This legislation focuses the most additional benefits on workers and States where the unemployment rate is highest and where jobs are hardest to find. This program continues the requirement that those benefiting from extended unemployment benefits had to have worked at least 20 weeks. Americans were rightly concerned about proposals to eliminate that work requirement and allow 39 weeks or, under the legislation before us today, as many as 59 weeks of total unemployment benefits to be paid to those who have previously only worked for a few weeks.
Opponent's argument to vote No:None voiced.
Reference: Unemployment Compensation Extension Act;
; vote number 2008-S214
on Nov 20, 2008
Voted NO on restricting employer interference in union organizing.
To enable employees to form & join labor organizations, and to provide for mandatory injunctions for unfair labor practices during organizing efforts. Requires investigation that an employer:
- discharged or discriminated against an employee to discourage membership in a labor organization;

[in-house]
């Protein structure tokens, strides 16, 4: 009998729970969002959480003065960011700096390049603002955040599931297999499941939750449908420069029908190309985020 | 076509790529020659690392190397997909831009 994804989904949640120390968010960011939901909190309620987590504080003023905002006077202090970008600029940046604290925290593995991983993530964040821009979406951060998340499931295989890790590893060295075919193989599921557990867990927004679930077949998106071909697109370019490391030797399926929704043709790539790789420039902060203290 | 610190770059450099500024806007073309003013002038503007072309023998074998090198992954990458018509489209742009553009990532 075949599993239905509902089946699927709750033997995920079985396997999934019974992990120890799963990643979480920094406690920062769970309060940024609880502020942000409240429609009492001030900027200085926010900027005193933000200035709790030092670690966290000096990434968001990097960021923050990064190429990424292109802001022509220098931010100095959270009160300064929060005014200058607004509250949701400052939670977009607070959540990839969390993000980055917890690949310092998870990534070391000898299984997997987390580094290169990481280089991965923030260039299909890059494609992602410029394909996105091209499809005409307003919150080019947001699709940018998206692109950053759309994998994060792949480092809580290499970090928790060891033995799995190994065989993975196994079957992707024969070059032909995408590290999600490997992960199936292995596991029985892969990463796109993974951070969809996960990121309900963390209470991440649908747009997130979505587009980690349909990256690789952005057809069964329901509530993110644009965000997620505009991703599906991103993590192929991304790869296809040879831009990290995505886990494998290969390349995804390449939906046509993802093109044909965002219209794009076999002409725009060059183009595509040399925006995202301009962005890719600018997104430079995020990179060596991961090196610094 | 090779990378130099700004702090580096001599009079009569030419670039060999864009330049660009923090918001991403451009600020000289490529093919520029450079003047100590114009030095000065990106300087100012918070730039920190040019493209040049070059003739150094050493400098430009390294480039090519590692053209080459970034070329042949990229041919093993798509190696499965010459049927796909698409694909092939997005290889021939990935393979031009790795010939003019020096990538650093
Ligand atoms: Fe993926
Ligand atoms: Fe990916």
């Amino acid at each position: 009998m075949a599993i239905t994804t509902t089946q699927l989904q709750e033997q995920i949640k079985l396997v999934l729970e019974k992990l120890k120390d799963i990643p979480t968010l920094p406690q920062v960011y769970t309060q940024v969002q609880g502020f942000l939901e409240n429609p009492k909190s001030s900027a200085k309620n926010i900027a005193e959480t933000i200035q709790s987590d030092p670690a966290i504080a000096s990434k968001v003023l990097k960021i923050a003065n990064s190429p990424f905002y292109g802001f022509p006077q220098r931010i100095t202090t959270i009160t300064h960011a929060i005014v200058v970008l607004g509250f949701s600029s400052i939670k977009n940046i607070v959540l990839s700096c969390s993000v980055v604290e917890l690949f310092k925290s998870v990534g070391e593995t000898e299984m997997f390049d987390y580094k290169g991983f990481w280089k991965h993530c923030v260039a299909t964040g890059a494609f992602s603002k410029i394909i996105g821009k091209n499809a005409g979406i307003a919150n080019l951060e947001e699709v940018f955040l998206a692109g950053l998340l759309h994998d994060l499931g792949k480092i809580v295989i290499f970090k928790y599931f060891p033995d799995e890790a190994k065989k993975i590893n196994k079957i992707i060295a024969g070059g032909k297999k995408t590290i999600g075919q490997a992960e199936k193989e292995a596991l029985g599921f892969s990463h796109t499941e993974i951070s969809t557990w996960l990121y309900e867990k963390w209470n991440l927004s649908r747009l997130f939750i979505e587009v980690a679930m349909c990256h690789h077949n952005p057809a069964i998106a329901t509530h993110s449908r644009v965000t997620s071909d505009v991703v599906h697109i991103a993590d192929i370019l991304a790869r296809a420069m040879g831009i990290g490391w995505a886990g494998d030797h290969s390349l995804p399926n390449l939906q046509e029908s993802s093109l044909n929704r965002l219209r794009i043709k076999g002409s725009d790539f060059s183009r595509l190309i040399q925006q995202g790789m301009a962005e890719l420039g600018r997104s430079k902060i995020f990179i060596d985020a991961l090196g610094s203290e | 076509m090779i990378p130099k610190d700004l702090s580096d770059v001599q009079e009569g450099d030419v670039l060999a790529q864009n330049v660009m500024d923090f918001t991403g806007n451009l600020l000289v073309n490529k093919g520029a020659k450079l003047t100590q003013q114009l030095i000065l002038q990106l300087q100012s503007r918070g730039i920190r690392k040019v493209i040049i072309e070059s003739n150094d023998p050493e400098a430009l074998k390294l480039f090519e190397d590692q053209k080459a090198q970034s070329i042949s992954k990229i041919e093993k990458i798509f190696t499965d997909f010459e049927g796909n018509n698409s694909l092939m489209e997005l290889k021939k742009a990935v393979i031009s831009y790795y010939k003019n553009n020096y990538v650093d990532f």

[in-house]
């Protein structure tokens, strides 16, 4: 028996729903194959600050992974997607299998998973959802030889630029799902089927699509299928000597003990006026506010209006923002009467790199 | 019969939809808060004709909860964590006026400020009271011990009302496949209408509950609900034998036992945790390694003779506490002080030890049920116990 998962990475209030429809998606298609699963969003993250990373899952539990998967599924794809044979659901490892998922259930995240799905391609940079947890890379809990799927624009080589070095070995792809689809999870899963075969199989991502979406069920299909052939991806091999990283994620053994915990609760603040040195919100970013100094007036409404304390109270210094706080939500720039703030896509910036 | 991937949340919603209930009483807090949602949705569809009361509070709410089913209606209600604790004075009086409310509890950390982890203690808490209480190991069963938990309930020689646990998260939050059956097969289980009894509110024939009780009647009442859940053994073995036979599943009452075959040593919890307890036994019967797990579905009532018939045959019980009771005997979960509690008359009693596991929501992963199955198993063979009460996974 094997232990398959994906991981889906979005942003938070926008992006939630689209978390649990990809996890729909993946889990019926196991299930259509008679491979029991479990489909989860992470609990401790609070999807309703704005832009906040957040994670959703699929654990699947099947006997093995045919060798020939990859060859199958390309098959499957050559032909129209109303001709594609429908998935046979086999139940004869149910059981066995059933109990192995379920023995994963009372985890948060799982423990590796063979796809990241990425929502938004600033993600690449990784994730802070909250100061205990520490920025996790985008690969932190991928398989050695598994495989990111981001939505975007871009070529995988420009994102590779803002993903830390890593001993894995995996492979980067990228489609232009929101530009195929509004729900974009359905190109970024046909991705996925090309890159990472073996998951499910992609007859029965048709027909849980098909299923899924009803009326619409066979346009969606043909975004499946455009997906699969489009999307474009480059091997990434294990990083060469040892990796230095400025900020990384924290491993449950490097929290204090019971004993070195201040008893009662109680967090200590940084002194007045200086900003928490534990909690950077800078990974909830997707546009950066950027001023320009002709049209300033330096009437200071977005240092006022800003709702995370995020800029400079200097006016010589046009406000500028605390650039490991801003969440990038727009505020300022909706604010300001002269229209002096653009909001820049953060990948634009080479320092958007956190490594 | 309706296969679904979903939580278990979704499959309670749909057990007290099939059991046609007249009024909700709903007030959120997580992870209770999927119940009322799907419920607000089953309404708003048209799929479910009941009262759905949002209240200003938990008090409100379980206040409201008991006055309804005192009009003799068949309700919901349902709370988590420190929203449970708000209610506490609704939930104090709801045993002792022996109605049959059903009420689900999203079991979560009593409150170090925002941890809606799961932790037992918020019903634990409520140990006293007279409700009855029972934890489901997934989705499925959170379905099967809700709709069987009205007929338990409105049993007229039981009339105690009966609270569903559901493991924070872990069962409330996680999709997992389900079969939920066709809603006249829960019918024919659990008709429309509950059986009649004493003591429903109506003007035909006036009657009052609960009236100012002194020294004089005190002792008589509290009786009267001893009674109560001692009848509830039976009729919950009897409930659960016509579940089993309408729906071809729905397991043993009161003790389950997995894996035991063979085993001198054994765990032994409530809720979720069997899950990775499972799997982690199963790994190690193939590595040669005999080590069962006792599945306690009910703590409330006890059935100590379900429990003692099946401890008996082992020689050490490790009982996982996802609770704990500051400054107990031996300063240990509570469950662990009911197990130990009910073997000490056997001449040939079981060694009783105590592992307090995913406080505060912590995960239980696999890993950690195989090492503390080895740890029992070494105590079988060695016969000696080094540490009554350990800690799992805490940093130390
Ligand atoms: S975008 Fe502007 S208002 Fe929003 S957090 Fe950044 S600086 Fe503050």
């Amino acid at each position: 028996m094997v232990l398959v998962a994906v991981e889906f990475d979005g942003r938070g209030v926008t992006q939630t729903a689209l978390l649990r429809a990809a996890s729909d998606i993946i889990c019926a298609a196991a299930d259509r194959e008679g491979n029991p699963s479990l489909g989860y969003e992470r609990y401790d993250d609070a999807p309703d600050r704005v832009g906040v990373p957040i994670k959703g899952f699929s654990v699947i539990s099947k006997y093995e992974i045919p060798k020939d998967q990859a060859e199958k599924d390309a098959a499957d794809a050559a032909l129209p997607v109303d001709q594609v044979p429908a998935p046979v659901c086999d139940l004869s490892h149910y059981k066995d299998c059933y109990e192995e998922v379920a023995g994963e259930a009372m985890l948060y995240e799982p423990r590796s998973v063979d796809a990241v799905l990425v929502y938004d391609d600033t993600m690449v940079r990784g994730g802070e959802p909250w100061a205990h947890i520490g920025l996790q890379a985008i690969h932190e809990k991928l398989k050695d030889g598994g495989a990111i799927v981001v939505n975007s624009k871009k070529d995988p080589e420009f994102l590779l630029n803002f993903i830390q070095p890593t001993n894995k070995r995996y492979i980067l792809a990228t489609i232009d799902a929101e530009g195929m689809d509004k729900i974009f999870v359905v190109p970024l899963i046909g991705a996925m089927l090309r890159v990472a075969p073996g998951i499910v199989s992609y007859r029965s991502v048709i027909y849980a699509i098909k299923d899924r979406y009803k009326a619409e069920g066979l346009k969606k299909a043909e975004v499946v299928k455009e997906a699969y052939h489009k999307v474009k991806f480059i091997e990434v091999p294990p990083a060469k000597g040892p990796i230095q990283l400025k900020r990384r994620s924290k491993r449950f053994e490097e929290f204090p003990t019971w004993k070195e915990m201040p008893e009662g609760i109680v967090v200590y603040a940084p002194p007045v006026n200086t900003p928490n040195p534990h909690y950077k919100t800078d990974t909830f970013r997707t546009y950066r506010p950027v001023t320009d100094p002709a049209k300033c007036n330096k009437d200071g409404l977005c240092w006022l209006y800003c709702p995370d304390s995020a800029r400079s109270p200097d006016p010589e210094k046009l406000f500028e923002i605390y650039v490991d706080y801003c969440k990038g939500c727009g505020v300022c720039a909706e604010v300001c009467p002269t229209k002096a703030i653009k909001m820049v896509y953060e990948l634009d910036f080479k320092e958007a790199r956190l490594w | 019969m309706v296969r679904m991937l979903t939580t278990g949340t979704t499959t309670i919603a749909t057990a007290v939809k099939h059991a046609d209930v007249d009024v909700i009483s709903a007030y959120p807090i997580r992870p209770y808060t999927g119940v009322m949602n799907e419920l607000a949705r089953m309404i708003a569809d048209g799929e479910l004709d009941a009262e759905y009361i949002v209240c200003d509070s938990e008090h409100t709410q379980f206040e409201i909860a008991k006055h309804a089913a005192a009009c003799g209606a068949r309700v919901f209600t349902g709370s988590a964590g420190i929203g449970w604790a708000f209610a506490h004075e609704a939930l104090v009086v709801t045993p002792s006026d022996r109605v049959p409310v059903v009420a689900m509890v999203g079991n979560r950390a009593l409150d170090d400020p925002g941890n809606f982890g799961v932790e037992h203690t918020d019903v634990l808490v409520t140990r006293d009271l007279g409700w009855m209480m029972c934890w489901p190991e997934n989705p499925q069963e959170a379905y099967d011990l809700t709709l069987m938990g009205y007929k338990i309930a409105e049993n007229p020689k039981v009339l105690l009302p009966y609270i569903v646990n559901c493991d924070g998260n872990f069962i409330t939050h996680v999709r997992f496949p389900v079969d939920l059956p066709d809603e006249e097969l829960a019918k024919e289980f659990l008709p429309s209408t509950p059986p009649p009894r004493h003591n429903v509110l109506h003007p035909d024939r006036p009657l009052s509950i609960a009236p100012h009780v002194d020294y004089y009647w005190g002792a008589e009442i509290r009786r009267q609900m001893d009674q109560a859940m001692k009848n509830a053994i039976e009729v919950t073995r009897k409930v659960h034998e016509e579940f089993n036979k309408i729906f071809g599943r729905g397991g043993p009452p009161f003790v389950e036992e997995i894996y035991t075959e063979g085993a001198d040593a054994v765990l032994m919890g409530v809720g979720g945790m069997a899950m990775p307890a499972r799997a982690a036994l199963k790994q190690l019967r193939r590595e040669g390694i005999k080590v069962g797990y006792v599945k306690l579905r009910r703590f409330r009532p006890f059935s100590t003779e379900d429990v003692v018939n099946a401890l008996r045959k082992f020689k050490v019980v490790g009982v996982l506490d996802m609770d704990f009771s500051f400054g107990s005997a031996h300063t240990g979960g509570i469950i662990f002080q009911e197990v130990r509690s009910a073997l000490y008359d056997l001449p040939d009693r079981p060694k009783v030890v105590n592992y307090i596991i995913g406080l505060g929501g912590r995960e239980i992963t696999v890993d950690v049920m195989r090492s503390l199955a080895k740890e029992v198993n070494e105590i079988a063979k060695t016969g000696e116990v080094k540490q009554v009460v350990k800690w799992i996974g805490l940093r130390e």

- threatened to discharge employees in the exercise of guaranteed collective bargaining rights; and
- adds to remedies for such violations: back pay plus liquidated damages; and additional civil penalties.
Proponents support voting YES because:
The principle at stake here is the freedom that all workers should have to organize for better working conditions & fair wages. There are many employers around the country who honor this freedom. Unfortunately, there are also many employers who do not. These employers attempt to prevent workers from unionizing by using tactics that amount to harassment, if not outright firing. In fact, one in five people who try to organize
unions are fired. These tactics are already illegal, but the penalties are so minor, they are not effective deterrents.
Opponents support voting NO because:
Democracy itself is placed at risk by this bill. The sanctity of the secret ballot is the backbone of our democratic process. Not one voter signed a card to send us here to Congress. None of us sent our campaign workers out to voters' houses armed with candidate information & a stack of authorization cards. No. We trusted democracy. We trusted the voters to cast their ballots like adults, freely, openly, without intimidation, and we live with the results. But here we are, poised to advance legislation to kill a secret ballot process.